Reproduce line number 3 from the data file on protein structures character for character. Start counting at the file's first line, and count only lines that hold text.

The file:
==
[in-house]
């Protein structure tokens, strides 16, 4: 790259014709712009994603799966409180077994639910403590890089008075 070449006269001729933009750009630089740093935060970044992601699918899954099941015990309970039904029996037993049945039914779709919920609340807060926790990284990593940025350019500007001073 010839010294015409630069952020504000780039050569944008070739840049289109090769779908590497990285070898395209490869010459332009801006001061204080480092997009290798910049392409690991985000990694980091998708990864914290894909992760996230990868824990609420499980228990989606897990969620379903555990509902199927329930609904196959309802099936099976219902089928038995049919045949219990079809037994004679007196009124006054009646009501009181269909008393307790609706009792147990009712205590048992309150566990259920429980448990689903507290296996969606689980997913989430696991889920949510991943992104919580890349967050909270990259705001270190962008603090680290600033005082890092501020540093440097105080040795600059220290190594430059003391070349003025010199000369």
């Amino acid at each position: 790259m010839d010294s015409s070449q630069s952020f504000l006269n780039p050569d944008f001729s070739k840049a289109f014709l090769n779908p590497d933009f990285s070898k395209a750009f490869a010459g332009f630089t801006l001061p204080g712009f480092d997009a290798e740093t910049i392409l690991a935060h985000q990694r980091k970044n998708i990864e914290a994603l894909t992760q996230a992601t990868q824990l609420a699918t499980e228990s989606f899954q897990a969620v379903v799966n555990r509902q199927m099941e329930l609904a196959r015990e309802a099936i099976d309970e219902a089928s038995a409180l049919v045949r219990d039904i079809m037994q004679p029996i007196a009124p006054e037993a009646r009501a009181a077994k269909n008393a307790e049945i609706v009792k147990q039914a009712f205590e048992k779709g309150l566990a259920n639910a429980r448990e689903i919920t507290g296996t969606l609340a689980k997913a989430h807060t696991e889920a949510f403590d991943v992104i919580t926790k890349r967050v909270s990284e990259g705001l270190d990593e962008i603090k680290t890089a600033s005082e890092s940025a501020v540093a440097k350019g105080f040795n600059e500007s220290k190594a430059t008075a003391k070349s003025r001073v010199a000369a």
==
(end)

């Amino acid at each position: 790259m010839d010294s015409s070449q630069s952020f504000l006269n780039p050569d944008f001729s070739k840049a289109f014709l090769n779908p590497d933009f990285s070898k395209a750009f490869a010459g332009f630089t801006l001061p204080g712009f480092d997009a290798e740093t910049i392409l690991a935060h985000q990694r980091k970044n998708i990864e914290a994603l894909t992760q996230a992601t990868q824990l609420a699918t499980e228990s989606f899954q897990a969620v379903v799966n555990r509902q199927m099941e329930l609904a196959r015990e309802a099936i099976d309970e219902a089928s038995a409180l049919v045949r219990d039904i079809m037994q004679p029996i007196a009124p006054e037993a009646r009501a009181a077994k269909n008393a307790e049945i609706v009792k147990q039914a009712f205590e048992k779709g309150l566990a259920n639910a429980r448990e689903i919920t507290g296996t969606l609340a689980k997913a989430h807060t696991e889920a949510f403590d991943v992104i919580t926790k890349r967050v909270s990284e990259g705001l270190d990593e962008i603090k680290t890089a600033s005082e890092s940025a501020v540093a440097k350019g105080f040795n600059e500007s220290k190594a430059t008075a003391k070349s003025r001073v010199a000369a």